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Every business needs to have a bookkeeping and accounting process to prepare the financial records at the end of a year/quarter. In addition, bookkeeping and accounting help the business evaluate its worth and take future decisions.
Many times bookkeeping and accounting are used interchangeably. Though bookkeeping and accounting are inseparable, there is a thin line to distinguish between them. Bookkeeping is part of accounting, and accounting has a broader scope than bookkeeping.
Bookkeeping is the process of maintaining and recording all financial transactions in the original books of entry of a business. The bookkeeping process involves summarising and organising all the company’s financial transactions chronologically in a systematic manner.
Bookkeeping focuses on the day-to-day financial activities and transactions of a business. The bookkeepers maintain and record the books of accounts. All the financial transactions such as payment of taxes, sales revenue, loans, interest income, payroll and other operational expenses, investments, etc., are recorded in the original books of accounts.
The books of account need to be up-to-date as it is the basis for accounting. The accuracy of bookkeeping determines the accuracy of the accounting process followed by a business.
Accounting is the process of interpreting, analysing, summarising and reporting the financial transactions of a business. The financial statements prepared in accounting are a precise summary of financial transactions over an accounting period. These statements summarise a company’s financial position, operations, and cash flows.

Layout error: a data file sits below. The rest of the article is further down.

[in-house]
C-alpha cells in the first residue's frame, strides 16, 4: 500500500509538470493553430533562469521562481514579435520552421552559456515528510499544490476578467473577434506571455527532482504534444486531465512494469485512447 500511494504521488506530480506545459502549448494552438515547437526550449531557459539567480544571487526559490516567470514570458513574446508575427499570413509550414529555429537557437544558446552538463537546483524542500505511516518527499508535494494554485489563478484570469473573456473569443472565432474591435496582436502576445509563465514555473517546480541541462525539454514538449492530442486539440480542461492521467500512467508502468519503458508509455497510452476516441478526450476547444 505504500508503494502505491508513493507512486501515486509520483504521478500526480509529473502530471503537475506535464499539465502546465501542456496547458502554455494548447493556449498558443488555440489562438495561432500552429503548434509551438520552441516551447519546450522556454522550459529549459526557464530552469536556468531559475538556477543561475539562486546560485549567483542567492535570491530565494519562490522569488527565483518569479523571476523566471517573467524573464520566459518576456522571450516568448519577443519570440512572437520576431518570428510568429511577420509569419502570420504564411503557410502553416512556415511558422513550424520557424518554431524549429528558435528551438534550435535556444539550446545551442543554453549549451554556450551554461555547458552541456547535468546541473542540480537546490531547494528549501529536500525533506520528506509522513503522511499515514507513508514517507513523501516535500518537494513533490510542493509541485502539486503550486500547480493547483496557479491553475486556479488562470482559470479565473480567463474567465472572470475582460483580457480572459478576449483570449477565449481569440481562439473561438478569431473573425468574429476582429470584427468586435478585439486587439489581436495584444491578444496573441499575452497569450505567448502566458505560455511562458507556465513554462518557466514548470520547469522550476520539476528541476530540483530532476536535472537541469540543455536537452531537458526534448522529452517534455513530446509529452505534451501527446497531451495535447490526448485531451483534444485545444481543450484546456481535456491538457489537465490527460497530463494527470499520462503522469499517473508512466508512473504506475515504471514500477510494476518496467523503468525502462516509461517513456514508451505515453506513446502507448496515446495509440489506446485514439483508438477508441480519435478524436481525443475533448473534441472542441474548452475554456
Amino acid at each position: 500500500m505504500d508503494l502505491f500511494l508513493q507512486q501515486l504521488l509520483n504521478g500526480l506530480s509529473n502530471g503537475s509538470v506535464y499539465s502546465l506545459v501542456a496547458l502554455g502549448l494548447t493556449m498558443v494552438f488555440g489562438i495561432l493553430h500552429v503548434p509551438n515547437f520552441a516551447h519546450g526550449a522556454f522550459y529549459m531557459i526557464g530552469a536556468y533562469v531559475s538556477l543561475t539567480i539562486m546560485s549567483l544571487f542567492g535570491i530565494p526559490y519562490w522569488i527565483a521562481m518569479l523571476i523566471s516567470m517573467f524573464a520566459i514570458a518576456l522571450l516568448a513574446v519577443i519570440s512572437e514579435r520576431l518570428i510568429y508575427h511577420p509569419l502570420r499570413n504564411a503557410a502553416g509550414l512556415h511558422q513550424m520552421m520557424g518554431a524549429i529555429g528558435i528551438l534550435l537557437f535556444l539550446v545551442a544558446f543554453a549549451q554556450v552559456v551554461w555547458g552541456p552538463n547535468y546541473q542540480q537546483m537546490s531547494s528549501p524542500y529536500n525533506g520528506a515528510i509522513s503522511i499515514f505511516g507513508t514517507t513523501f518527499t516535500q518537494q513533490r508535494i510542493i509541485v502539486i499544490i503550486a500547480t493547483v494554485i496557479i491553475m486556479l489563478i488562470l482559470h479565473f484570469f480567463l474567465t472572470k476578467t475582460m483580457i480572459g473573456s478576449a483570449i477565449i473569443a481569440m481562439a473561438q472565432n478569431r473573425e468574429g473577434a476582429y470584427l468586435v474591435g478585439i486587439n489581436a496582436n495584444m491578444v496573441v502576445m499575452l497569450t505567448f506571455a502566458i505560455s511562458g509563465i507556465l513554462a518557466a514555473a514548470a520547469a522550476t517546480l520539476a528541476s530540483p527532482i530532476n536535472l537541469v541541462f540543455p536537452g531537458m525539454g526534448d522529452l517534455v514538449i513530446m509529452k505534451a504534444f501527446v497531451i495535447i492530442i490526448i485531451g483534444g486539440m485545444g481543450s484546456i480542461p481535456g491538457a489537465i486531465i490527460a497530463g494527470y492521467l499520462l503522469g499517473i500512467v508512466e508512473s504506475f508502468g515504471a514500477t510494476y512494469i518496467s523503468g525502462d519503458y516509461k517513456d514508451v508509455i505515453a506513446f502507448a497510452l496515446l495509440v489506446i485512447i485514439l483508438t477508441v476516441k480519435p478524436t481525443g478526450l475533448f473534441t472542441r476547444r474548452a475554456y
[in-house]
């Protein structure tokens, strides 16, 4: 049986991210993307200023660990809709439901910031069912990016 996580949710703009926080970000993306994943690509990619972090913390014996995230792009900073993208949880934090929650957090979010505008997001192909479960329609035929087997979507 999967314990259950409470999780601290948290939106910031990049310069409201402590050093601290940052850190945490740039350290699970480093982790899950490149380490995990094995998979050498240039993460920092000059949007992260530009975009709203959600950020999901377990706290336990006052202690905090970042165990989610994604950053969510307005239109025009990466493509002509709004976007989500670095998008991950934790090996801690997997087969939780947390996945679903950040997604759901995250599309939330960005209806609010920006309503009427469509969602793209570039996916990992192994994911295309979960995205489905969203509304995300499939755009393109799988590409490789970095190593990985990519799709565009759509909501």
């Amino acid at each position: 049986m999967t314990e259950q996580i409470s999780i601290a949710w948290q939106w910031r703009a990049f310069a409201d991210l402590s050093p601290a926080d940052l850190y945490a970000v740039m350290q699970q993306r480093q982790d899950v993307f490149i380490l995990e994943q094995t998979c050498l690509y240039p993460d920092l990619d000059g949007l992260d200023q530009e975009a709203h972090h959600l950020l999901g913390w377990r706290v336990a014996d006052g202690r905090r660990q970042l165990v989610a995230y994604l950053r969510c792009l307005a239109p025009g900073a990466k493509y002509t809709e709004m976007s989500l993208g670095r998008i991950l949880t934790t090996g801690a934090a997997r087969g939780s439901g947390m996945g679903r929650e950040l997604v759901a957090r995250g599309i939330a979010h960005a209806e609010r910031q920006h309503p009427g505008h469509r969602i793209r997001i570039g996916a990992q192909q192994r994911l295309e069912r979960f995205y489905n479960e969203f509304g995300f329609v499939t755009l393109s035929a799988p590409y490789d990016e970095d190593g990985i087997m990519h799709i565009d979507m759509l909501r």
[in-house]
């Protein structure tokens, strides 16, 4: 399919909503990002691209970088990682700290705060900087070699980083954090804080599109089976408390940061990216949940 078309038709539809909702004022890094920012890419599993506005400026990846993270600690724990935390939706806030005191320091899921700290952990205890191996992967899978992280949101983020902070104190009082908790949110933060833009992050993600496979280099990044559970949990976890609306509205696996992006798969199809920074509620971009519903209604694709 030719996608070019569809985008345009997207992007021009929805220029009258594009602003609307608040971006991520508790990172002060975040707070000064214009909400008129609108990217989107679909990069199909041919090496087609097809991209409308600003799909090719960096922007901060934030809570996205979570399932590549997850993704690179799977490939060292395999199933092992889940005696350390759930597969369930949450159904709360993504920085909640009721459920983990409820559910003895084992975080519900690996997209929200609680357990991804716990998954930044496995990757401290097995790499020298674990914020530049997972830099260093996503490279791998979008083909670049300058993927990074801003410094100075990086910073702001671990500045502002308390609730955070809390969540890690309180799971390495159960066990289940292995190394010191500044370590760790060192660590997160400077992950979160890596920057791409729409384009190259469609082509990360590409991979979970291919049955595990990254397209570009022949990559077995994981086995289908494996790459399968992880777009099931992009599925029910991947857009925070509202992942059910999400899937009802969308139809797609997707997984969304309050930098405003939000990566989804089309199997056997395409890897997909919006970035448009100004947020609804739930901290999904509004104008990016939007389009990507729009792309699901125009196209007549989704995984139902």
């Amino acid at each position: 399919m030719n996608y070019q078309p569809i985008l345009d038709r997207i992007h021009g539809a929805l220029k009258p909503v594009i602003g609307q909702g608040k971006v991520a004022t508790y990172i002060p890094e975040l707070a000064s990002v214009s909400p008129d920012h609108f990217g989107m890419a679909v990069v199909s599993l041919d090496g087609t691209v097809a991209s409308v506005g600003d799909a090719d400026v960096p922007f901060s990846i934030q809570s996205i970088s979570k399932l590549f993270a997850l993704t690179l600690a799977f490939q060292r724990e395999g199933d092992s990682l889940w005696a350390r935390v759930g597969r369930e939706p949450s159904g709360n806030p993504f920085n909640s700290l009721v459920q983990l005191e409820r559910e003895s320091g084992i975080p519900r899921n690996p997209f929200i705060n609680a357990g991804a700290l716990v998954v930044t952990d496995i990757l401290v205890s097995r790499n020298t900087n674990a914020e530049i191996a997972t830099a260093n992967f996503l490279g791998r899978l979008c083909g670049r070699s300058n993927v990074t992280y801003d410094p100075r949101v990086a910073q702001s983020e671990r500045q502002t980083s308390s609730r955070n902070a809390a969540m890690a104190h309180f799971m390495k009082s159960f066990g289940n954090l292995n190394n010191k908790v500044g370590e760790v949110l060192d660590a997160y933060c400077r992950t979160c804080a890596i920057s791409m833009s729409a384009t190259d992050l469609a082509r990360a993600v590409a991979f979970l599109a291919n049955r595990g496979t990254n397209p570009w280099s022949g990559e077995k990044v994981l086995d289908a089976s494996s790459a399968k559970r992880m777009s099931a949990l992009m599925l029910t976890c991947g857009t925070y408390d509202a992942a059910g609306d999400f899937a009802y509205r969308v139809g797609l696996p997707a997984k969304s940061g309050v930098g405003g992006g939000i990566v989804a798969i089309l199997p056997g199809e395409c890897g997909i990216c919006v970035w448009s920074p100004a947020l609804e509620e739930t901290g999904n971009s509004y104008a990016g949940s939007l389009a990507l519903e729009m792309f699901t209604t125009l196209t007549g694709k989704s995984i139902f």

Accounting consolidates financial information to make it understandable and clear for all stakeholders. It helps businesses to maintain timely and accurate records of their finances.
The accountant maintains and compiles the records of a company’s daily transactions into financial statements such as the income statement, statement of cash flows and balance sheet. The financial statements help to assess the performance of a company by all stakeholders.
Following are the differences between bookkeeping and accounting:
|Bookkeeping is a foundation/base of accounting.||Accounting uses the information provided by bookkeeping to prepare financial reports and statements.|
|Bookkeeping is one segment of the whole accounting system.||Accounting starts where the bookkeeping ends and has a broader scope than bookkeeping.|
|The result of the bookkeeping process is providing input for accounting.||The result of accounting is preparing financial statements for making informed decisions and judgments.|
|The purpose of bookkeeping is to maintain a systematic record of financial activities and transactions chronologically.||The purpose of accounting is to report the financial strength and obtain the results of the operating activity of a business.|
|The objective of bookkeeping is to summarise the effect of all financial transactions of a business for a given period.||The objective of accounting is to interpret and analyse financial information for informed decisions.|
|The person responsible for bookkeeping is called a bookkeeper.||The person responsible for accounting is called an accountant.|
|Bookkeeping is clerical in nature. The bookkeepers do not require any special knowledge or skill.||Accounting requires the skills of an accountant and knowledge of various accounting practices and policies.|
|The financial statements are not a part of the bookkeeping process.||The financial reports and statements are prepared under the accounting process.|
|The bookkeeping process is in accordance with the accounting conventions and concepts.||Accounting procedures and methods for interpreting and analysing financial reports can vary from one entity to another.|